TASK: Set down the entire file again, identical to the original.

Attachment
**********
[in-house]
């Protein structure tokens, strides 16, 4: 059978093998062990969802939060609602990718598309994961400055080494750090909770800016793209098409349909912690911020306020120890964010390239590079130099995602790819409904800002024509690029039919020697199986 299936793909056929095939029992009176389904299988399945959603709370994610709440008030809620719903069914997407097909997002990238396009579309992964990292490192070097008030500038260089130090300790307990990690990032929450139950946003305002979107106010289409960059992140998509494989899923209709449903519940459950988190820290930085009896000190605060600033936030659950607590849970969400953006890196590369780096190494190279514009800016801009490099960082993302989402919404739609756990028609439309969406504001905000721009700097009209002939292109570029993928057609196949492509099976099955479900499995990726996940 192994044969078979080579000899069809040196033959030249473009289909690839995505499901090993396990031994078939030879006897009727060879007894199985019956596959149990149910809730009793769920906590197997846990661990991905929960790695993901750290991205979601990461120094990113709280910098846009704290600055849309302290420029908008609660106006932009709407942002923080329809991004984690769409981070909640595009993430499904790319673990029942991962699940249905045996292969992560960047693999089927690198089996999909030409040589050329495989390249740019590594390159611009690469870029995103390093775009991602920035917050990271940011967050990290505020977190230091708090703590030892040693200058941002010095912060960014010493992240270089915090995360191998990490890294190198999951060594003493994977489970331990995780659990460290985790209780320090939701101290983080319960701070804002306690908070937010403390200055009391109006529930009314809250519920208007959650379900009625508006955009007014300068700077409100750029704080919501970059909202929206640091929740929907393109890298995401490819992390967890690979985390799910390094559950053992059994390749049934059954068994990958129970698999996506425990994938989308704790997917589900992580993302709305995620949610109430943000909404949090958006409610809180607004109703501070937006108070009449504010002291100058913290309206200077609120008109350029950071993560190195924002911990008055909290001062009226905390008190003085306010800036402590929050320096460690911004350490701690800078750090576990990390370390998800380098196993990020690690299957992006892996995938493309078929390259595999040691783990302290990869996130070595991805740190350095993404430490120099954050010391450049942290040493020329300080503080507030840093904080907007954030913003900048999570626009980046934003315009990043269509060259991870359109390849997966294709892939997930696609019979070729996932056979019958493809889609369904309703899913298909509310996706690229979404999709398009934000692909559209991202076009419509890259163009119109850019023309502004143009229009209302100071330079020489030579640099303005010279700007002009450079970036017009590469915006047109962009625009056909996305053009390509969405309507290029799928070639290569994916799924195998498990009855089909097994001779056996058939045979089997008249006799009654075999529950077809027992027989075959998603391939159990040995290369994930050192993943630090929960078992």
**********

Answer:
[in-house]
């Protein structure tokens, strides 16, 4: 059978093998062990969802939060609602990718598309994961400055080494750090909770800016793209098409349909912690911020306020120890964010390239590079130099995602790819409904800002024509690029039919020697199986 299936793909056929095939029992009176389904299988399945959603709370994610709440008030809620719903069914997407097909997002990238396009579309992964990292490192070097008030500038260089130090300790307990990690990032929450139950946003305002979107106010289409960059992140998509494989899923209709449903519940459950988190820290930085009896000190605060600033936030659950607590849970969400953006890196590369780096190494190279514009800016801009490099960082993302989402919404739609756990028609439309969406504001905000721009700097009209002939292109570029993928057609196949492509099976099955479900499995990726996940 192994044969078979080579000899069809040196033959030249473009289909690839995505499901090993396990031994078939030879006897009727060879007894199985019956596959149990149910809730009793769920906590197997846990661990991905929960790695993901750290991205979601990461120094990113709280910098846009704290600055849309302290420029908008609660106006932009709407942002923080329809991004984690769409981070909640595009993430499904790319673990029942991962699940249905045996292969992560960047693999089927690198089996999909030409040589050329495989390249740019590594390159611009690469870029995103390093775009991602920035917050990271940011967050990290505020977190230091708090703590030892040693200058941002010095912060960014010493992240270089915090995360191998990490890294190198999951060594003493994977489970331990995780659990460290985790209780320090939701101290983080319960701070804002306690908070937010403390200055009391109006529930009314809250519920208007959650379900009625508006955009007014300068700077409100750029704080919501970059909202929206640091929740929907393109890298995401490819992390967890690979985390799910390094559950053992059994390749049934059954068994990958129970698999996506425990994938989308704790997917589900992580993302709305995620949610109430943000909404949090958006409610809180607004109703501070937006108070009449504010002291100058913290309206200077609120008109350029950071993560190195924002911990008055909290001062009226905390008190003085306010800036402590929050320096460690911004350490701690800078750090576990990390370390998800380098196993990020690690299957992006892996995938493309078929390259595999040691783990302290990869996130070595991805740190350095993404430490120099954050010391450049942290040493020329300080503080507030840093904080907007954030913003900048999570626009980046934003315009990043269509060259991870359109390849997966294709892939997930696609019979070729996932056979019958493809889609369904309703899913298909509310996706690229979404999709398009934000692909559209991202076009419509890259163009119109850019023309502004143009229009209302100071330079020489030579640099303005010279700007002009450079970036017009590469915006047109962009625009056909996305053009390509969405309507290029799928070639290569994916799924195998498990009855089909097994001779056996058939045979089997008249006799009654075999529950077809027992027989075959998603391939159990040995290369994930050192993943630090929960078992």